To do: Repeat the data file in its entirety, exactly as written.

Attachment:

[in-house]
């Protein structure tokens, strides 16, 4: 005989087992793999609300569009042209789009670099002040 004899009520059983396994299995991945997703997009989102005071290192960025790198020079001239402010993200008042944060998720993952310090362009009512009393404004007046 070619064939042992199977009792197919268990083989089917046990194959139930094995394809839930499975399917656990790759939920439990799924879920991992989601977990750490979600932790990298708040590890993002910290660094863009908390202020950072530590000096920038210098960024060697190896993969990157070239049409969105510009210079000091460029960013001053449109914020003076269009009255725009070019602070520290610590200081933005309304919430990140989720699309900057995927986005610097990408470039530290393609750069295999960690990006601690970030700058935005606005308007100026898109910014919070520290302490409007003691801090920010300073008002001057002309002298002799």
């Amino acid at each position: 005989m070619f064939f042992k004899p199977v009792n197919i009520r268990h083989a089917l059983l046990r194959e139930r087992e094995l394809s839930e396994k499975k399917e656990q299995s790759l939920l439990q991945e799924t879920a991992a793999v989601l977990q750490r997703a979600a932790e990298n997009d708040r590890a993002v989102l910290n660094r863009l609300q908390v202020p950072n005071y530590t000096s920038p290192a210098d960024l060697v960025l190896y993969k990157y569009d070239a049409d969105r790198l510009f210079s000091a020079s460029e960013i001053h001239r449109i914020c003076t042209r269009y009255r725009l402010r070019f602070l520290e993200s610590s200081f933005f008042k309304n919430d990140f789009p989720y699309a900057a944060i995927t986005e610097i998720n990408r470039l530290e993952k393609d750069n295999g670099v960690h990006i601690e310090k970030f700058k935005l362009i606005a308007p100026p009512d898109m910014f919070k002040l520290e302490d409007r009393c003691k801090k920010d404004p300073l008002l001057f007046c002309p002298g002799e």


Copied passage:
[in-house]
């Protein structure tokens, strides 16, 4: 005989087992793999609300569009042209789009670099002040 004899009520059983396994299995991945997703997009989102005071290192960025790198020079001239402010993200008042944060998720993952310090362009009512009393404004007046 070619064939042992199977009792197919268990083989089917046990194959139930094995394809839930499975399917656990790759939920439990799924879920991992989601977990750490979600932790990298708040590890993002910290660094863009908390202020950072530590000096920038210098960024060697190896993969990157070239049409969105510009210079000091460029960013001053449109914020003076269009009255725009070019602070520290610590200081933005309304919430990140989720699309900057995927986005610097990408470039530290393609750069295999960690990006601690970030700058935005606005308007100026898109910014919070520290302490409007003691801090920010300073008002001057002309002298002799």
């Amino acid at each position: 005989m070619f064939f042992k004899p199977v009792n197919i009520r268990h083989a089917l059983l046990r194959e139930r087992e094995l394809s839930e396994k499975k399917e656990q299995s790759l939920l439990q991945e799924t879920a991992a793999v989601l977990q750490r997703a979600a932790e990298n997009d708040r590890a993002v989102l910290n660094r863009l609300q908390v202020p950072n005071y530590t000096s920038p290192a210098d960024l060697v960025l190896y993969k990157y569009d070239a049409d969105r790198l510009f210079s000091a020079s460029e960013i001053h001239r449109i914020c003076t042209r269009y009255r725009l402010r070019f602070l520290e993200s610590s200081f933005f008042k309304n919430d990140f789009p989720y699309a900057a944060i995927t986005e610097i998720n990408r470039l530290e993952k393609d750069n295999g670099v960690h990006i601690e310090k970030f700058k935005l362009i606005a308007p100026p009512d898109m910014f919070k002040l520290e302490d409007r009393c003691k801090k920010d404004p300073l008002l001057f007046c002309p002298g002799e």